Employees who belong to the National Guard or Reserve typically have to report for training for one weekend a month and then train for another 15 days during the year.
The Uniformed Services Employment and Reemployment Rights Act (USERRA) makes it illegal to discriminate against those who serve. Counting the time off required for reserve personnel to train violates USERRA. Make sure you don’t count it.
Recent case: Romona worked for a school district and was a member of the National Guard. She missed a training session on school fundraising in which teachers were informed they could no longer sell candy.
When her fundraising efforts fell short and a group of students complained they might not be able to attend an out-of-town competition, Romona’s supervisor told her that “if not for your military service obligations, you would not be in the situation you are in now.”
Romona then arranged for a candy selling fundraiser, apparently unaware of the new rule. When caught, she was investigated. The final report mentioned both herand the candy sale. She was eventually terminated.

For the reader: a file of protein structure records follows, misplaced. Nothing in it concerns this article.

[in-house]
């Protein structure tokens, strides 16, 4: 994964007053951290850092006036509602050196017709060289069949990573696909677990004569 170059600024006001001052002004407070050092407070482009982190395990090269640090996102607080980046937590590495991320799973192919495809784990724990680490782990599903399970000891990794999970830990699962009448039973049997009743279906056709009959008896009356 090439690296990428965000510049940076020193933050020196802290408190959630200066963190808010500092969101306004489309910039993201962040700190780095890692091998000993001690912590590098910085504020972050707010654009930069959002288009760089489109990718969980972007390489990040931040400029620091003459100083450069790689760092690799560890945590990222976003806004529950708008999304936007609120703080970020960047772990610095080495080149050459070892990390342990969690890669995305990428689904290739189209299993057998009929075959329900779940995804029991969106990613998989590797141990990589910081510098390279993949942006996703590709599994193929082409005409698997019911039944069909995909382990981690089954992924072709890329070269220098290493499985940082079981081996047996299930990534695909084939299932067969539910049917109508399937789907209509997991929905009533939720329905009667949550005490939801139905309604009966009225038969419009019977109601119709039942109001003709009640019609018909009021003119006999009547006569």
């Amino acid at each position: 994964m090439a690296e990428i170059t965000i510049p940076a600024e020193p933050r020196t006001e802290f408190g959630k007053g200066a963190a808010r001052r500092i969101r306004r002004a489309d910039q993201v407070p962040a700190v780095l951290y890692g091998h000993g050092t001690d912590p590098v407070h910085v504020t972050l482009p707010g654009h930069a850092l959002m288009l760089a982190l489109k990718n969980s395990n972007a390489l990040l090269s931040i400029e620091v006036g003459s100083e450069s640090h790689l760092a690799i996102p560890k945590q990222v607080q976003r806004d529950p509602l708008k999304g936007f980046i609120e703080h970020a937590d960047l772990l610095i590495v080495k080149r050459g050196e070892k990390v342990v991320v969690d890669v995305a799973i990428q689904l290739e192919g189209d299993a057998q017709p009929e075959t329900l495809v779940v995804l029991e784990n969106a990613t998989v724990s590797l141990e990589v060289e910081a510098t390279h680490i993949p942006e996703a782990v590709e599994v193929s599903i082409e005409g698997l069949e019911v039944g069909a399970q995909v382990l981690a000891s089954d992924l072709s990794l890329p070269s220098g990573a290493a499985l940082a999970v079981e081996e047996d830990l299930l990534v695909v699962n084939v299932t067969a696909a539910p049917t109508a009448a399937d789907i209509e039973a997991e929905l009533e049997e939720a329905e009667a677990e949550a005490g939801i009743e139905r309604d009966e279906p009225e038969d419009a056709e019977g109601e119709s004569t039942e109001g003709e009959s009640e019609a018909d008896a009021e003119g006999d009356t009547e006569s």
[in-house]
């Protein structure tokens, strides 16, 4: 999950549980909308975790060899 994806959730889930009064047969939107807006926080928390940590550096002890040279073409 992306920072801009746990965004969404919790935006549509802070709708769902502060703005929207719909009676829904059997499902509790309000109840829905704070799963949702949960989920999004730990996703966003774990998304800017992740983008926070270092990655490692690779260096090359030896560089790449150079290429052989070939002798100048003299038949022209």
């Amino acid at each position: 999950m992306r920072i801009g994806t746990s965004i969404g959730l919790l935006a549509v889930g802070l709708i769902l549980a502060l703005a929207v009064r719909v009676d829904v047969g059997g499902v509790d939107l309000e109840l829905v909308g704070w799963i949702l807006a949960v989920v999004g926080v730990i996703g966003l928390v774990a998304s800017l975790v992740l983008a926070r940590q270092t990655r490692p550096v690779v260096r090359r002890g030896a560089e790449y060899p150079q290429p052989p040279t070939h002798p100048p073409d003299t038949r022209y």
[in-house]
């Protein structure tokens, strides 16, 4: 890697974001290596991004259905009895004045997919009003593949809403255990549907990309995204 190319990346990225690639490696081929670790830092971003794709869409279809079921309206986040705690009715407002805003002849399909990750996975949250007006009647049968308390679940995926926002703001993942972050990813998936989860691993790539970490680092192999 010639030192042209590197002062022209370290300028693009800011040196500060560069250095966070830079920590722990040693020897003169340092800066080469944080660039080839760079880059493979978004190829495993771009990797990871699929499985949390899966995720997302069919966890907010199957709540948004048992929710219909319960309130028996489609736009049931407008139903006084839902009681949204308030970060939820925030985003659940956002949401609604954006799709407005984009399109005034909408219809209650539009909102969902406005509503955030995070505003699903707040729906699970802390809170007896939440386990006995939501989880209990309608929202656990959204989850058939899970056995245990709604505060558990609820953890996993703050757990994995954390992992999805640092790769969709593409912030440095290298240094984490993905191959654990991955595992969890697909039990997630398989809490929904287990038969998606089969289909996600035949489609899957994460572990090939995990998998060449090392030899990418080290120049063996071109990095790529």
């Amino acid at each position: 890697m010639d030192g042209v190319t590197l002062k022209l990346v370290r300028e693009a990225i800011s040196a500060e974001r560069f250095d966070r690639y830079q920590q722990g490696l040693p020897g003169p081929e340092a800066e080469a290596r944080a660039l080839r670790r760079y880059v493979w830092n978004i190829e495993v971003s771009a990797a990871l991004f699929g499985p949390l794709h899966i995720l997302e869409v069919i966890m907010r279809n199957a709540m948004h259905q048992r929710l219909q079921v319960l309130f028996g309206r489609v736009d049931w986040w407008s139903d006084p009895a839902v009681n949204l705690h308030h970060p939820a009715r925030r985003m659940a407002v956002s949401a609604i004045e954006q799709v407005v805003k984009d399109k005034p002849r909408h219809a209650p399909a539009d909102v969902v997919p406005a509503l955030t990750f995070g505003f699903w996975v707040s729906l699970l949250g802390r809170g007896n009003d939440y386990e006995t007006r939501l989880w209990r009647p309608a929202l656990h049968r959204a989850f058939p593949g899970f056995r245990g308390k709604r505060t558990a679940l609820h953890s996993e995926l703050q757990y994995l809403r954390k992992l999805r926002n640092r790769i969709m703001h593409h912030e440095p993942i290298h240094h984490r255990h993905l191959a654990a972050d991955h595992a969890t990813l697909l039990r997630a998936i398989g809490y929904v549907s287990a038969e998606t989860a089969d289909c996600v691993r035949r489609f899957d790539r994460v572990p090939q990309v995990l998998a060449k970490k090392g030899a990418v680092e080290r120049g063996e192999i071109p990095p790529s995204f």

She sued, alleging her military service had been used against her.
The court said the case could go to trial because it was clear that her military service was “a factor” in the termination decision. (Mayeaux v. Houston Independent School District, No. 3:11-CV-242, SD TX, 2014)
Final note: Never consider military service in discipline.
- How to Fire an Employee the Legal Way: 6 Termination Guidelines
- Who is the harasser? Supervisor or co-Worker status matters
- No harm in accommodating, even without official ADA disability determination
- Use 'reasonable person' test to gauge threat of lawsuit for allegedly offensive speech
- Good news: Texas Supreme Court says no double claims for sexual harassment